John Lordan

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John Charles Lordan (or Lorden)[nb 1] (born June 30, 1874 or June 29, 1876[nb 2], died in or after 1948 [nb 3]) was an American long-distance runner who won the 1903 Boston Marathon and competed in the marathon at the 1904 Summer Olympics in St. Louis, Missouri.[4]

Born in Murragh, Cork, Ireland. Lordan was trained by fellow Cantabridgian Tad Gormley.[1][2] After finishing fifth in 1901 and third in 1902, Lordan finished ahead of Sammy Mellor and Michael Spring to win the 1903 Boston Marathon in a time of 2:41:29,[4] At the 1904 Summer Olympics, condition were very warm during the marathon and Lordon was reported to have begun vomiting within the first half mile of the race.[4] He did not finish the competition.[4] The next year, he entered the Boston Marathon but finished twelfth in a time of 2:57:51.[5]

He was an Irish immigrant who worked as a shipping agent for a manufacturing company in Cambridge. He trained at night only because of his job.

On August 18, 1909, Lorden raced a marathon in St. John’s, Newfoundland against his former teammate and 1898 Boston Marathon champion Ronald MacDonald on a six-lap-to-the-mile track at St. Bonaventure's College before 3,000 spectators. MacDonald was four laps behind at the twenty mile mark when Lorden "hit the wall." At the end, MacDonald finished 40 yards and ten seconds ahead of Lorden, in a time of 3:07:50 over 25 miles (40 km).[6]

A monument was erected in his home town, Bandon, Co. Cork, to commemorate his victory in the Boston Marathon of 1903.

Notes[edit]

  1. ^ Lordan's first name in some sources is noted as "J.C." or "Jack"[1][2] and his last as "Lorden" or "Lordon" in others.[3] His family name is spelled Lordan on his baptismal and marriage records, but in his race results he is referred to consistently as Lorden, except for the 1904 Olympic record where it is spelled Lordon. His first child was registered as Lordan but subsequent children as Lorden. We may presume he preferred that spelling.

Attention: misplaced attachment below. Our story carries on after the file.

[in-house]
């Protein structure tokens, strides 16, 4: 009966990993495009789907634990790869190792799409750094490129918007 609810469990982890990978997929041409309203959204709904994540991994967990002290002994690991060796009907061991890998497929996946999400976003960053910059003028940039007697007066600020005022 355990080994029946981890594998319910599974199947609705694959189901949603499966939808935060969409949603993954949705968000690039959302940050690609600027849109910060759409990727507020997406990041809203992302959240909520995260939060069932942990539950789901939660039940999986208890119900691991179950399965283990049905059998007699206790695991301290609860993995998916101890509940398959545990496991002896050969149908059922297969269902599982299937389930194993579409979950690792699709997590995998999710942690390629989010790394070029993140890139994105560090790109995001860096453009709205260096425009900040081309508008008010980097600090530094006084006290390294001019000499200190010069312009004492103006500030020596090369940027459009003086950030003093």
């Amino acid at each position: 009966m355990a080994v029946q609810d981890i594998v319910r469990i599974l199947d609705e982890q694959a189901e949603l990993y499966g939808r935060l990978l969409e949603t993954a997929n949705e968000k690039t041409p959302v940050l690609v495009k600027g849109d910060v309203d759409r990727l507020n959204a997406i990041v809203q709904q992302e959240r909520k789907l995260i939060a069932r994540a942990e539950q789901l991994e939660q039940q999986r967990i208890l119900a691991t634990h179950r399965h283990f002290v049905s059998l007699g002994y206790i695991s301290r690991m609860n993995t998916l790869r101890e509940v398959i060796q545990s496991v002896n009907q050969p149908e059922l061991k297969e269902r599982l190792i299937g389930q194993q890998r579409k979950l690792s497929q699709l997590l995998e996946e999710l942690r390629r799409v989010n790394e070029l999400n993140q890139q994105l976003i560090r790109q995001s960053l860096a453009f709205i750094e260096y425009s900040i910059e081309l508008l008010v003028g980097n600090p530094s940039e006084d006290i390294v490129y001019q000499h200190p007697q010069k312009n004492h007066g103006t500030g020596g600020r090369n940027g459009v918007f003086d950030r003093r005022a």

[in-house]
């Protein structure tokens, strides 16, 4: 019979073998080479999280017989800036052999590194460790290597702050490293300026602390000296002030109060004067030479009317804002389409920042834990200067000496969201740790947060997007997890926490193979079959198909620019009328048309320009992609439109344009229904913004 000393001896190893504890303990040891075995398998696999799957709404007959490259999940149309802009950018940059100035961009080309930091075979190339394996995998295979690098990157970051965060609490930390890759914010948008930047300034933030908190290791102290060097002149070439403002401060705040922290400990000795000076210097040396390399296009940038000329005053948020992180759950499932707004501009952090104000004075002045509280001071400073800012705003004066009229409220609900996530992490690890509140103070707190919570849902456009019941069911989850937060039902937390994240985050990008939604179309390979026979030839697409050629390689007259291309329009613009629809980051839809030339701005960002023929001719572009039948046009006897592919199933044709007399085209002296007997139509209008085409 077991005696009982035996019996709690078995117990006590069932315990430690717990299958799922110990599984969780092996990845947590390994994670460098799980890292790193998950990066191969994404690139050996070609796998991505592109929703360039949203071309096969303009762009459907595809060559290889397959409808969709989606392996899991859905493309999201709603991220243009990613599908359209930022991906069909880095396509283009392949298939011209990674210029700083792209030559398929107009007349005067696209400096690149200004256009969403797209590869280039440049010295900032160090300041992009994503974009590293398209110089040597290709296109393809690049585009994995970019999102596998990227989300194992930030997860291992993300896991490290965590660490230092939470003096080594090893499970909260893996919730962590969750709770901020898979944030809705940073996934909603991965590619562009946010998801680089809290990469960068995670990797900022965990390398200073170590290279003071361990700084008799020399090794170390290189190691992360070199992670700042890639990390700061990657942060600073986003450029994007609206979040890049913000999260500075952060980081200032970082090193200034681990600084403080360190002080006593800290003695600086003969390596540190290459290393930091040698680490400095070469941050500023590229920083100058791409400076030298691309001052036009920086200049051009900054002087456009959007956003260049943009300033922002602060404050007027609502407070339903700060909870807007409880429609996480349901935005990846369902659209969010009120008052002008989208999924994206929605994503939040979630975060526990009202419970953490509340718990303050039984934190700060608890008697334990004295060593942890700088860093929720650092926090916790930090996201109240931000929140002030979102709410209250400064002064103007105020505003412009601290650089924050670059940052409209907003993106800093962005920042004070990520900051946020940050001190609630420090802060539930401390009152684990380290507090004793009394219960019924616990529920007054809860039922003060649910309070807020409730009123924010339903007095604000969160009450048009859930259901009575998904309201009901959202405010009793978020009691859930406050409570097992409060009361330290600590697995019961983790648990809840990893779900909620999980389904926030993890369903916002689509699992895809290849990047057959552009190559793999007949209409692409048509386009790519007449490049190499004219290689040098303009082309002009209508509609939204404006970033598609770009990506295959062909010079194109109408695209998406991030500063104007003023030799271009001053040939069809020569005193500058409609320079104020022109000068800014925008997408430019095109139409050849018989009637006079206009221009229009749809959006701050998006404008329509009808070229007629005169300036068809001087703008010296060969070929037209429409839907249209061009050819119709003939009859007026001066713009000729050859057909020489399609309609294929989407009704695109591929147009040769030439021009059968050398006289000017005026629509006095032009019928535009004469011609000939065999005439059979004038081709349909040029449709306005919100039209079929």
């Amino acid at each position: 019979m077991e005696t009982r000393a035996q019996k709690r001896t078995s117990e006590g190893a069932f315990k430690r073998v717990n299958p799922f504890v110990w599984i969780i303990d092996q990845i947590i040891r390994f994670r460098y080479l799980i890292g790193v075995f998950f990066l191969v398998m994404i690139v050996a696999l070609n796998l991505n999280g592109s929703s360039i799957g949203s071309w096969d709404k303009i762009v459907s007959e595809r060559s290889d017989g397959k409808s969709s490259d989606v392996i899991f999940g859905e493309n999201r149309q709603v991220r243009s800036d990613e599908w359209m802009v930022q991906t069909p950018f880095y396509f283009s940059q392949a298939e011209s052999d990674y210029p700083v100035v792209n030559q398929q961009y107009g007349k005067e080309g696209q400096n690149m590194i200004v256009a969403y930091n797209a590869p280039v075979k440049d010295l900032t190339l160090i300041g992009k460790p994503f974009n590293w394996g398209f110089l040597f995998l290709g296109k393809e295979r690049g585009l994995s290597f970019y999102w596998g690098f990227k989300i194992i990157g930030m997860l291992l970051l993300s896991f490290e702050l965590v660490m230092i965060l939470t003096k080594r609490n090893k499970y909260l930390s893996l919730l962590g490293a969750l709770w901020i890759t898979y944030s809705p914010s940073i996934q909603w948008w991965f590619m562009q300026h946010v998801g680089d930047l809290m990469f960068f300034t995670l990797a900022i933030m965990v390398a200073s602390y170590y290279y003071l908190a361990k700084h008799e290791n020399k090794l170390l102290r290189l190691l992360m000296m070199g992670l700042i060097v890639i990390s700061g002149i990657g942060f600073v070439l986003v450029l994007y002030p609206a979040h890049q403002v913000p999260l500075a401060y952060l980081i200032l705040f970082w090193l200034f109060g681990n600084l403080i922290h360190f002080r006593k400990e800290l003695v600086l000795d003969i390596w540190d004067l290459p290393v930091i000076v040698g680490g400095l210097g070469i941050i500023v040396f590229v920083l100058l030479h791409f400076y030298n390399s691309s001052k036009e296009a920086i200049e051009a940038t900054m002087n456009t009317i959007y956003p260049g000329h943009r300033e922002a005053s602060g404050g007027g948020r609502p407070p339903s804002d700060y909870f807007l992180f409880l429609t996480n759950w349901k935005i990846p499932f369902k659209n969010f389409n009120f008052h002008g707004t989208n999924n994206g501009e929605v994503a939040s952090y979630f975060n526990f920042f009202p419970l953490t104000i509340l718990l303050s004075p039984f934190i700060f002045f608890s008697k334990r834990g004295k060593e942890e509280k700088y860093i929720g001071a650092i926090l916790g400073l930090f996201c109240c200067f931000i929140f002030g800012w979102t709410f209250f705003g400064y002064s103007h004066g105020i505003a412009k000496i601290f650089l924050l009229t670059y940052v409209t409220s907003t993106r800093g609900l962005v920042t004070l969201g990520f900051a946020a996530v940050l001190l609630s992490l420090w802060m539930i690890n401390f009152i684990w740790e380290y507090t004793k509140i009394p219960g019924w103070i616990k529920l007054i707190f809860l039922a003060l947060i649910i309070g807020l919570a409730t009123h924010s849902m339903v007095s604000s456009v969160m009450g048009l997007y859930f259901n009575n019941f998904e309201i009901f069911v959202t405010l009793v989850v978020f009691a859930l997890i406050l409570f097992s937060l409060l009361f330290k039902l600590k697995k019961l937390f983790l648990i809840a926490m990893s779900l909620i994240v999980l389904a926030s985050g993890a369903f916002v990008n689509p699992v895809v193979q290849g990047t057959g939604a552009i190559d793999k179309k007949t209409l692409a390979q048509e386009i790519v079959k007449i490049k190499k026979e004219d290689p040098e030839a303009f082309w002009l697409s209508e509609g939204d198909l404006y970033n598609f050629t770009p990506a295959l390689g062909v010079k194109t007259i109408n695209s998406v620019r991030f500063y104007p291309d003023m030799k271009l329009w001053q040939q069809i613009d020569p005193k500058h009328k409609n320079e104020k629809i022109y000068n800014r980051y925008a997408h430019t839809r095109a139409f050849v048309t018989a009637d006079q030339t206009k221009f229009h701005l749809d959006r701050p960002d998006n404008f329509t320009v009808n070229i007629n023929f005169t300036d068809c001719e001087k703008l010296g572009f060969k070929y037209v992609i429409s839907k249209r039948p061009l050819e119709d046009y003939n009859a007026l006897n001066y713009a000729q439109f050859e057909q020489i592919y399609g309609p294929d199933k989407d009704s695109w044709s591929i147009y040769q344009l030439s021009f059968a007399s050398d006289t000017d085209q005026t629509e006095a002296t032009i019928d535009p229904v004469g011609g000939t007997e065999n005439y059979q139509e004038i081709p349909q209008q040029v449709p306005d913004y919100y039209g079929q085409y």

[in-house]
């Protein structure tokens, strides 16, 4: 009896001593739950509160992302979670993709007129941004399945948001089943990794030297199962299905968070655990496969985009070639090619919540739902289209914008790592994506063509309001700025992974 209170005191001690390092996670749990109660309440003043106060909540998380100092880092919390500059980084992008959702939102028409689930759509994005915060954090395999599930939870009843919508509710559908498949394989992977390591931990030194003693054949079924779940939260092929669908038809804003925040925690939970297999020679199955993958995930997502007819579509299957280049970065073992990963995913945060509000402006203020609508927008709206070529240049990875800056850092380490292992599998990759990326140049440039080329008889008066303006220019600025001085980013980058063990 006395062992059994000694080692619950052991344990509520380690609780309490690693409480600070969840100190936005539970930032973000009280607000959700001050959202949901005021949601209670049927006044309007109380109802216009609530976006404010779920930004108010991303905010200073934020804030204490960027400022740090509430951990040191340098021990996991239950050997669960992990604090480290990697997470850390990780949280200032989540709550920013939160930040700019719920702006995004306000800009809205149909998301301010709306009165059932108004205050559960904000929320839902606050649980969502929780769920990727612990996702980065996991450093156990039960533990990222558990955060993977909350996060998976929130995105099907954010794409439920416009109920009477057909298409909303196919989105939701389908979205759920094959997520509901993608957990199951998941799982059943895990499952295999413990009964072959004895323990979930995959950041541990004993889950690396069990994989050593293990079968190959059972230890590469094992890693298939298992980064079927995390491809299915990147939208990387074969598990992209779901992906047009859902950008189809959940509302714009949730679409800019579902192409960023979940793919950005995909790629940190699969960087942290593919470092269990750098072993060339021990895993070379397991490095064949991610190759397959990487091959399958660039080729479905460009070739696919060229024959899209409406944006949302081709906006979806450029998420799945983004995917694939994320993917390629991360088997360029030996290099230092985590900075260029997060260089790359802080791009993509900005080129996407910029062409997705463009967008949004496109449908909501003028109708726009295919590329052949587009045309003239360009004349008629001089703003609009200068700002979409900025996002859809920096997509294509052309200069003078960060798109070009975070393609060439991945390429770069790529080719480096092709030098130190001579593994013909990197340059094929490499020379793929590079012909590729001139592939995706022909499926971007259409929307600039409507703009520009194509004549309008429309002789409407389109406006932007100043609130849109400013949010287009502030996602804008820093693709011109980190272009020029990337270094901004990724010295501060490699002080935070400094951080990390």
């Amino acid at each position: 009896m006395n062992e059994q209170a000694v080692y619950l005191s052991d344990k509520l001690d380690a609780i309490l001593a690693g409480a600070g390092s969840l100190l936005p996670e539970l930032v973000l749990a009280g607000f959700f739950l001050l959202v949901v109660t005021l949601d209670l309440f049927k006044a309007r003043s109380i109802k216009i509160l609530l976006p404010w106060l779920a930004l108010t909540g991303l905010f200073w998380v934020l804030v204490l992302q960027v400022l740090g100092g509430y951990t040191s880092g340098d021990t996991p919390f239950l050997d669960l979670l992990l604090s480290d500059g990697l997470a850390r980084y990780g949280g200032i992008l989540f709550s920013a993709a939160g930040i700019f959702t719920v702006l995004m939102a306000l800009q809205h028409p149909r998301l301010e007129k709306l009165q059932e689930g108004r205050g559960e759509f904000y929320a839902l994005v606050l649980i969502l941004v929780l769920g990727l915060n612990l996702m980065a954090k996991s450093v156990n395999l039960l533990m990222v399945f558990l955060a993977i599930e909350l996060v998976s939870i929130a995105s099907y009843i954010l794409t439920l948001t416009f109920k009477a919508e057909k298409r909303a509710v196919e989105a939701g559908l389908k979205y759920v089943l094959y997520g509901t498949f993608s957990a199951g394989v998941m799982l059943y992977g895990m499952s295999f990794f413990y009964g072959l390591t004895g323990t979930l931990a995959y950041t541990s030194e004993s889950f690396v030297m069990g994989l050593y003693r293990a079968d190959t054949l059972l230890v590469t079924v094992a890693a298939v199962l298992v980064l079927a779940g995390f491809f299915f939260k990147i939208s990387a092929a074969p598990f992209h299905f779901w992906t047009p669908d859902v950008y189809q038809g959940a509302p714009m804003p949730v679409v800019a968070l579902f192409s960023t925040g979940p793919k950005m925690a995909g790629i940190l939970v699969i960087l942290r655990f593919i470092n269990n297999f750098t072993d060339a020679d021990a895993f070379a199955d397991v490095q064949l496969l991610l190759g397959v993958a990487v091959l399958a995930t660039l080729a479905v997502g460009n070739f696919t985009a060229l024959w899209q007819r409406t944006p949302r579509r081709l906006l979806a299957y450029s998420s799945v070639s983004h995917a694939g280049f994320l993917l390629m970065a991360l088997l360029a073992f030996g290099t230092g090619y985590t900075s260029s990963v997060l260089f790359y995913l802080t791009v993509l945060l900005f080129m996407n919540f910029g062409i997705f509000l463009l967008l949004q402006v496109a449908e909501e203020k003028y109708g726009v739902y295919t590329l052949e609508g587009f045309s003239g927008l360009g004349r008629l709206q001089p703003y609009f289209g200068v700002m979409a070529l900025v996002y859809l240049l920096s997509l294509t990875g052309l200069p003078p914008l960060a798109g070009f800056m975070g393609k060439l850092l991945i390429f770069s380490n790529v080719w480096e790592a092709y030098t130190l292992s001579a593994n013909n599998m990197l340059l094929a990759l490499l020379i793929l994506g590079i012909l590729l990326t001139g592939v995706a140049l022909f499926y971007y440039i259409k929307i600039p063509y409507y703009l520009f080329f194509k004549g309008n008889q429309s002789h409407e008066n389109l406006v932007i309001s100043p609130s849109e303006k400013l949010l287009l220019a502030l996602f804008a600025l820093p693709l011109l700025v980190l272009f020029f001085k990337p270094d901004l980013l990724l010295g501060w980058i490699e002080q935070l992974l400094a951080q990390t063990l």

2. ^ The first date is from his baptismal record, the second from his US naturalization and draft registration records.
  3. ^ His name appears in the 1940 Census of the United States, and in Boston City Directories for 1947 and 1948.

References[edit]

  1. ^ a b Blake Pontchartrain. "Who was Tad Gormley?". Gambit Weekly. Archived from the original on 2012-04-01. Retrieved August 17, 2011. 
  2. ^ a b "Tad Gormley". Louisiana Sports Hall of Fame. Retrieved August 17, 2011. 
  3. ^ http://www.la84foundation.org/6oic/OfficialReports/1904/1904lucas.pdf
  4. ^ a b c d Martin, David E.; Gynn, Roger W.H. (2000). "1904: Tom Hicks Conquers Heat Wave In St. Louis". The Olympic Marathon. Human Kinetics Publishers. pp. 40, 50. ISBN 9780880119696. Retrieved August 17, 2011. 
  5. ^ Derderian, Tom (1994). Boston Marathon: The History of the World's Premier Running Event. Champaign IL USA: Human Kinetics. p. 35. ISBN 0-87322-491-4. 
  6. ^ "Marathon Race! McDonald Defeats Lorden. A Close Contest After the 20th Mile -- Thousands Witness the Event". St. John's Evening Telegram. August 19, 1909. p. 7. Retrieved May 21, 2016. 

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